Early-Stage Investments chart presented by Grant Ferrier of NCN.

NCN is connecting investors with the nutraceutical industry's brightest startups.

Episode Transcript:

Grant Ferrier: When I talked to the founders and I said, well, maybe I’ll invest, maybe I’ll help you guys since it’s been hard to get enough money again as an early-stage company. It’s, you know, most of the bigger investment funds don’t want to write checks for half a million. They want to write a check for 5 million. So anyway, I helped the company and we partnered on supporting another 2 or 3 investments. Eventually, the company sold to Kings Hawaiian. So again, an example of an entrepreneur who came to Vienna at less than 100,000, in sales and exited with more than eight figures, more than 10 million. I can’t say what the eventual price was, but again, it was a very successful brand.

Bethany Jolley: Welcome to NutraPreneur, the Neutral Industry podcast. I’m your host, food scientist, and nutraceuticals consultant, Bethany Jolley. Each episode, we’ll be exploring what it takes to thrive in the nutraceutical industry. From conversations with successful nutraceutical entrepreneurs to venture capitalists to tech executives whose innovations are reshaping the nutraceutical industry. We explore the innovations and trends that are shaping the next generation of nutraceutical businesses. Welcome to another episode of NutraPreneur, the premier platform for exploring cutting-edge developments in the health and nutrition industry. I’m Bethany, your guide through this world of innovation. Today, we’re excited to welcome Grant Ferrier, the visionary founder and CEO of Nutrition Capital Network, also known as NCN. NCN plays a pivotal role in connecting investors with burgeoning companies and health and nutrition, offering unique networking opportunities and valuable industry insights. Welcome, Grant, it’s so great to have you today.

Grant Ferrier: Thank you, Bethany. Glad to be here. The only immediate correction is I was the founder of Nutrition Capital Network, and now I’m kind of the emeritus chairman of the advisory board and selection committee, and two of my worthy partners are still running and managing the business. But I still remain connected and obviously passionately connected to the industry as we will discuss.

Bethany Jolley: Yes, absolutely. So I think it’d be great for you to kind of talk to us about the inception of NCN and your personal journey that led up to its foundation.

Grant Ferrier: Well, my original personal motivation for my intellect, my energy, and whatever I was blessed to be born with was solving environmental problems. So I was an undergraduate environmental studies and environmental economics student at UC Berkeley. When I finished that seven-year program just with a bachelor’s degree. So I took the long course through the lifestyle issues of living in Berkeley in the 80s and started a business which became Environmental Business Journal. And I still run that business 37 years later with about half my time and about a decade into Environmental Business Journal. we founded Nutrition Business Journal, which was a strategic market intelligence journal and data collection, data analysis strategic planning, corporate development information suite of of information services and, and products really to help support business planning in the nutrition industry. And that was 1996. So NBJ still runs and operates as part of the new Hope natural network. Informa Exhibitions, the same company that runs the Expo and supply side West, big shows.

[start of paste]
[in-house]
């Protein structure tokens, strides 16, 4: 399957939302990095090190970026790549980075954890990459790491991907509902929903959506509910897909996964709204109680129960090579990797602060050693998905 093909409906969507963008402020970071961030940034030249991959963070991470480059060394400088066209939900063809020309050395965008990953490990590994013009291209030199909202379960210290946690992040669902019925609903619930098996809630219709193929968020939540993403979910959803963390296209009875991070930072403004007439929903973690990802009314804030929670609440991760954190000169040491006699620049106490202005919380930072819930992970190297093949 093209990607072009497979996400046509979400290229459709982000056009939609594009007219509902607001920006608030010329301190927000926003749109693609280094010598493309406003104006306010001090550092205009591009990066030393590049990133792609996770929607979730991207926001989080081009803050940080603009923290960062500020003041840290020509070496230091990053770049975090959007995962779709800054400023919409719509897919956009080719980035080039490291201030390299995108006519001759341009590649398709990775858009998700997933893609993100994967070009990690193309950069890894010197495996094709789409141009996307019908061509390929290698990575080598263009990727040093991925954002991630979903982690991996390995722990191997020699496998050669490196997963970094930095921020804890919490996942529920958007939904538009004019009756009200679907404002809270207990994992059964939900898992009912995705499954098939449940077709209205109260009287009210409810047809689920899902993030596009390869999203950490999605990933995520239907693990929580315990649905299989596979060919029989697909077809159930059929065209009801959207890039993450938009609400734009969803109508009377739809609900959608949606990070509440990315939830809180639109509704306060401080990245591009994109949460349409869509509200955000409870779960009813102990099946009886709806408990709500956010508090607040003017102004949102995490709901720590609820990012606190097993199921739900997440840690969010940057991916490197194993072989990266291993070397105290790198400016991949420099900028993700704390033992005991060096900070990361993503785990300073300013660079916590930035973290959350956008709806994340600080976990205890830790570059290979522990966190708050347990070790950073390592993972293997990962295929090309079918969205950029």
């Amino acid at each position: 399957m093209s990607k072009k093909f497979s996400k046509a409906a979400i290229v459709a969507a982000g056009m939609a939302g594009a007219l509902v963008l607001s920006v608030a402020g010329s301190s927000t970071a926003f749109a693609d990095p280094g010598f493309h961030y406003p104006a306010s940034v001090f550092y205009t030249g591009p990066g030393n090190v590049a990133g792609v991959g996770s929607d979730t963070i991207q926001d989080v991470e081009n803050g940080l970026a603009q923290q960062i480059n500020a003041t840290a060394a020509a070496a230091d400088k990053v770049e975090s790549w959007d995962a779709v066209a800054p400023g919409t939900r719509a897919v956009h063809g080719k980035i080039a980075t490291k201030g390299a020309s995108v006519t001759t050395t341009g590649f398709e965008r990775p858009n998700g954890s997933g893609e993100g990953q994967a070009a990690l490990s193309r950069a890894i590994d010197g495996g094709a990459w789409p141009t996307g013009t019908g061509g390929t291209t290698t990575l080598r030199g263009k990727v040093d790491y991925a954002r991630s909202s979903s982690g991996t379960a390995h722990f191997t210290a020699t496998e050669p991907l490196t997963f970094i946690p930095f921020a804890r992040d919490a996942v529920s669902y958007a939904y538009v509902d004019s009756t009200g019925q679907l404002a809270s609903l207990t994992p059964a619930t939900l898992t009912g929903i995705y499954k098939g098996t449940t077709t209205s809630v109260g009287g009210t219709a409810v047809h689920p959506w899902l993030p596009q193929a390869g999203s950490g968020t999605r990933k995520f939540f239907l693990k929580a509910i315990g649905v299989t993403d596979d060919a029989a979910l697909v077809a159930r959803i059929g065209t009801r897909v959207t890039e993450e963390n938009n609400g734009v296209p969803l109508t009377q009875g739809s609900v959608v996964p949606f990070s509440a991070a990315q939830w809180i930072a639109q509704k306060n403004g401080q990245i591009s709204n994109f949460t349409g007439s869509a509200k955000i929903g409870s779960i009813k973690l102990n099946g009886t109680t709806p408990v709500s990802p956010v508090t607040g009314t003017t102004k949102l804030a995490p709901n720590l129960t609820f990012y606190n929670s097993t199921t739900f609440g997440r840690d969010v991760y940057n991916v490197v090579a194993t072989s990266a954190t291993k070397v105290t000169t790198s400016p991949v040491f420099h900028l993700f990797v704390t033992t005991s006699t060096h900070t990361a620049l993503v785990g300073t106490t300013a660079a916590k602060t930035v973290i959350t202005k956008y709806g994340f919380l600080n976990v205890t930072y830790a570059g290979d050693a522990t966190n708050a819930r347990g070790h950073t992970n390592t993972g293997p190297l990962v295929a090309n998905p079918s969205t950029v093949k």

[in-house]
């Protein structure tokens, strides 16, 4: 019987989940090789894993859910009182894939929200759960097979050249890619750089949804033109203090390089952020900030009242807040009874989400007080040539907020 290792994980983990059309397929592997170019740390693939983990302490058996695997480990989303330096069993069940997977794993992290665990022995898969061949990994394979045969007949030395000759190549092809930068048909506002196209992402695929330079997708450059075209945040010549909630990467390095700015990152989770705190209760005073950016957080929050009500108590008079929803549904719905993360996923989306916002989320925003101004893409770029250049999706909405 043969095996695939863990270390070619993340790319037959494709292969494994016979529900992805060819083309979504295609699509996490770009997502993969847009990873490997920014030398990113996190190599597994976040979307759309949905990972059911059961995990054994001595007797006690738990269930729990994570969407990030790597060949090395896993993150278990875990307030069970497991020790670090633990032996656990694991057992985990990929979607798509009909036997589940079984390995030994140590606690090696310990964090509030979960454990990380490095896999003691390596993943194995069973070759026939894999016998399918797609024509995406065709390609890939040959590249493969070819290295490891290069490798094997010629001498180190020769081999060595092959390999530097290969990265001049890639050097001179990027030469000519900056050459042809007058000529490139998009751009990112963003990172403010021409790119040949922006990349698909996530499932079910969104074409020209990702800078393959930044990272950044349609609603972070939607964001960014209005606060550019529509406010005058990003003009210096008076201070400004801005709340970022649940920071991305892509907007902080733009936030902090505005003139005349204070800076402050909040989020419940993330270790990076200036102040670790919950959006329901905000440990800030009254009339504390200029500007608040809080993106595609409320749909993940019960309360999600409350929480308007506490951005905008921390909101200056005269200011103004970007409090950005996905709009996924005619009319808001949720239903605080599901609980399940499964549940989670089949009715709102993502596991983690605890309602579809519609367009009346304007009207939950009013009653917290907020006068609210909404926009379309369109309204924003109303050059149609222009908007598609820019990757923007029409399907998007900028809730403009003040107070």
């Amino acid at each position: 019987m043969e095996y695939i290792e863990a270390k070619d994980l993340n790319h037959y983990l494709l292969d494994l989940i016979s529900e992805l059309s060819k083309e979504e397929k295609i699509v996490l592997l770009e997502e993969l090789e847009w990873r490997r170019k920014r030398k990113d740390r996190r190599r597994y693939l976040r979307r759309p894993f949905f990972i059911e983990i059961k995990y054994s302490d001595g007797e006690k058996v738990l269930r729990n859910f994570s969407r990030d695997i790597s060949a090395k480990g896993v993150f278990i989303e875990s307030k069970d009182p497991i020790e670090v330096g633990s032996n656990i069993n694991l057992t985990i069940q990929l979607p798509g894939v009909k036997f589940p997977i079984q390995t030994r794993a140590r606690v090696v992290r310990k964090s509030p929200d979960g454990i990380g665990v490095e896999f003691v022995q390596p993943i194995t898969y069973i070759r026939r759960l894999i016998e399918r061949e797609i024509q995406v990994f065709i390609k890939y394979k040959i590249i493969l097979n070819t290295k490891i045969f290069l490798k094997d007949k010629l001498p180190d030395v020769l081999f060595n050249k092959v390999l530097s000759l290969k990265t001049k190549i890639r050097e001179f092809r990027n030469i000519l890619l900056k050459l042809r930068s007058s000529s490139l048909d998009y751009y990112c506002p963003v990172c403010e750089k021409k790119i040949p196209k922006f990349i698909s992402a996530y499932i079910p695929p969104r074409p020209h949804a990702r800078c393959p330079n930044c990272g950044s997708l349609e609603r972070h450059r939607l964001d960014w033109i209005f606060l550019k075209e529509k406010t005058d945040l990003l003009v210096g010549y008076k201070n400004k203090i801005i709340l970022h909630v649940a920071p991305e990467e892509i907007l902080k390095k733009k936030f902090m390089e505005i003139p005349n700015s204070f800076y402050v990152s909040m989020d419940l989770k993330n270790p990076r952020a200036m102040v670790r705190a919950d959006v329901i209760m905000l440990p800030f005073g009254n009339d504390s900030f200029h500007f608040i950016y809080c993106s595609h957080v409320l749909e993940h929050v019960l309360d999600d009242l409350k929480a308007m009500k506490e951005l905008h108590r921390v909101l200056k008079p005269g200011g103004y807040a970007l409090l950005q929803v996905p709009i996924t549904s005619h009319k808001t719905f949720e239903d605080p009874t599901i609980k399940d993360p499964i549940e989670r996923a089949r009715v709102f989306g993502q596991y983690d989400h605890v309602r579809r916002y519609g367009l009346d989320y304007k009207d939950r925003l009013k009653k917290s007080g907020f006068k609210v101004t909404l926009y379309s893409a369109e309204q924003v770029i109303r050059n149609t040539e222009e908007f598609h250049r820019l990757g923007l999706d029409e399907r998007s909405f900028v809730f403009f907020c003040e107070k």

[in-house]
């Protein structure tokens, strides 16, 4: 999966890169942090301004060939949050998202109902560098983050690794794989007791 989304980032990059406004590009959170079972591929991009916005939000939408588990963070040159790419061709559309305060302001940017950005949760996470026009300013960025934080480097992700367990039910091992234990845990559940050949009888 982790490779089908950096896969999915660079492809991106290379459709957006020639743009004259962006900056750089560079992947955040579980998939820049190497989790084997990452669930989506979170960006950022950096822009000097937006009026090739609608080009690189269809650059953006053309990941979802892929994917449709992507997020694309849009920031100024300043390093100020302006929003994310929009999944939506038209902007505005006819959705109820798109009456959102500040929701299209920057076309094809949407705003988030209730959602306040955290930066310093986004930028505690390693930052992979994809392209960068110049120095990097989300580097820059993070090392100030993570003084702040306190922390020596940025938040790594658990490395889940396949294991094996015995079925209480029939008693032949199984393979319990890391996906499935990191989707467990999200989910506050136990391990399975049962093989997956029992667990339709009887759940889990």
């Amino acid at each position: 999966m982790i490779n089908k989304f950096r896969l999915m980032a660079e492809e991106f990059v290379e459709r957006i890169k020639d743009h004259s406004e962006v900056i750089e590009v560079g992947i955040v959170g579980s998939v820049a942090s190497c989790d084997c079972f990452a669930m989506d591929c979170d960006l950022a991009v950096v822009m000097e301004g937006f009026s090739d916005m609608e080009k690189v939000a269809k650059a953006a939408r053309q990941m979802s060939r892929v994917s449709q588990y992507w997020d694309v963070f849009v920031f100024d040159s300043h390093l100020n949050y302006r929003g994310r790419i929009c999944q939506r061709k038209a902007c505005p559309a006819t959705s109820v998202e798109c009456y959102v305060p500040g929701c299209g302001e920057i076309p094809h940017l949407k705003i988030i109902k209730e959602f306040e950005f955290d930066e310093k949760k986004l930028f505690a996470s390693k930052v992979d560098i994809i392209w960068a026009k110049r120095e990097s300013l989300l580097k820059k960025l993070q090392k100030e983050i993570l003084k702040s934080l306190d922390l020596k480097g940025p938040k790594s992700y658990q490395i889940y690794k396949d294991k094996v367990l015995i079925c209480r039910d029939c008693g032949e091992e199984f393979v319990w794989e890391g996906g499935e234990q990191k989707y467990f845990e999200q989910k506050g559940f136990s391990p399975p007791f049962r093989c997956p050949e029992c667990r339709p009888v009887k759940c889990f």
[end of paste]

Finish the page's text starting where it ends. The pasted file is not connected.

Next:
Grant Ferrier: And then after selling that business to them, we started Nutrition Capital Network. The basic idea was we had this whole big database of natural organic food companies, nutritional supplement companies proprietary ingredients, and scientific development. And we solicited them. We said, hey if you’re looking to raise money we’re going to have an event. And this was 2007, and we got over 100 applications, and we picked the best 20, and we sold some tickets. And a lot of the investors were like I’ve got a stack of business plans this high why do I need to come to your event? And I said, well, I can give you 20, right? And then you can read about them in four pages each. So, that service connected with the investors, and we built out the company. We eventually had over 70, what we call cornerstone investors, many of which are still there. whatever. How many I should count? I can’t count them. 15 years later, I guess it is, and through that platform, we’ve evaluated almost 5000 companies now and presented almost 1000 at these meetings from again now five meetings a year, sometimes six, depending on the international schedule. And that’s been the platform company. So it’s been a great journey. I’ve met lots of people on both sides. Investors, strategic partners, private equity ventures as well as corporate venture capital and all those interested in this thing called the natural products or nutrition industry. So it’s been a great journey. And, of course, thousands of Nutra entrepreneurs tied back to your theme. So it has been quite a journey.